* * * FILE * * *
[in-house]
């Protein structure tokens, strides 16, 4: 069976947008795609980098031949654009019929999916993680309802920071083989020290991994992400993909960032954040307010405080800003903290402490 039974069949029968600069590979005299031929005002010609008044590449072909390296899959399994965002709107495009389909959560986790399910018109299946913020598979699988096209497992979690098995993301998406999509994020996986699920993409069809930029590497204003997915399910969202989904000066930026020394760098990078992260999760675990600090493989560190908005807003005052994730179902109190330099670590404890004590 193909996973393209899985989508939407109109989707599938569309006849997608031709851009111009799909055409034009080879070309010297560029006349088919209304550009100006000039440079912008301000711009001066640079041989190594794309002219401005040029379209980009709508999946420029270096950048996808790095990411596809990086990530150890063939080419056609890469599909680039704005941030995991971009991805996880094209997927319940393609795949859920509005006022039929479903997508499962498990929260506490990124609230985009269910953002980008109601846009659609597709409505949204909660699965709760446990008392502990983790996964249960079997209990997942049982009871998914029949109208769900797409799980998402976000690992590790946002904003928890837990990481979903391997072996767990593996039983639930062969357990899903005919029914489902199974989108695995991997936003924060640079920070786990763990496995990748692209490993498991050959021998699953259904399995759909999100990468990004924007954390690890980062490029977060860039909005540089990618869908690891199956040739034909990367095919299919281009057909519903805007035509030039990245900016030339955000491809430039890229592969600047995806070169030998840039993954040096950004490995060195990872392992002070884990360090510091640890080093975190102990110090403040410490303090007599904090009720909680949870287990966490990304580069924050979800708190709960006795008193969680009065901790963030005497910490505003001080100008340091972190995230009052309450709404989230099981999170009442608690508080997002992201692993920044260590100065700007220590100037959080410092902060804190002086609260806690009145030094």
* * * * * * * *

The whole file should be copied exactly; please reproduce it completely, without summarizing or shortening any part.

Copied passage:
[in-house]
């Protein structure tokens, strides 16, 4: 069976947008795609980098031949654009019929999916993680309802920071083989020290991994992400993909960032954040307010405080800003903290402490 039974069949029968600069590979005299031929005002010609008044590449072909390296899959399994965002709107495009389909959560986790399910018109299946913020598979699988096209497992979690098995993301998406999509994020996986699920993409069809930029590497204003997915399910969202989904000066930026020394760098990078992260999760675990600090493989560190908005807003005052994730179902109190330099670590404890004590 193909996973393209899985989508939407109109989707599938569309006849997608031709851009111009799909055409034009080879070309010297560029006349088919209304550009100006000039440079912008301000711009001066640079041989190594794309002219401005040029379209980009709508999946420029270096950048996808790095990411596809990086990530150890063939080419056609890469599909680039704005941030995991971009991805996880094209997927319940393609795949859920509005006022039929479903997508499962498990929260506490990124609230985009269910953002980008109601846009659609597709409505949204909660699965709760446990008392502990983790996964249960079997209990997942049982009871998914029949109208769900797409799980998402976000690992590790946002904003928890837990990481979903391997072996767990593996039983639930062969357990899903005919029914489902199974989108695995991997936003924060640079920070786990763990496995990748692209490993498991050959021998699953259904399995759909999100990468990004924007954390690890980062490029977060860039909005540089990618869908690891199956040739034909990367095919299919281009057909519903805007035509030039990245900016030339955000491809430039890229592969600047995806070169030998840039993954040096950004490995060195990872392992002070884990360090510091640890080093975190102990110090403040410490303090007599904090009720909680949870287990966490990304580069924050979800708190709960006795008193969680009065901790963030005497910490505003001080100008340091972190995230009052309450709404989230099981999170009442608690508080997002992201692993920044260590100065700007220590100037959080410092902060804190002086609260806690009145030094």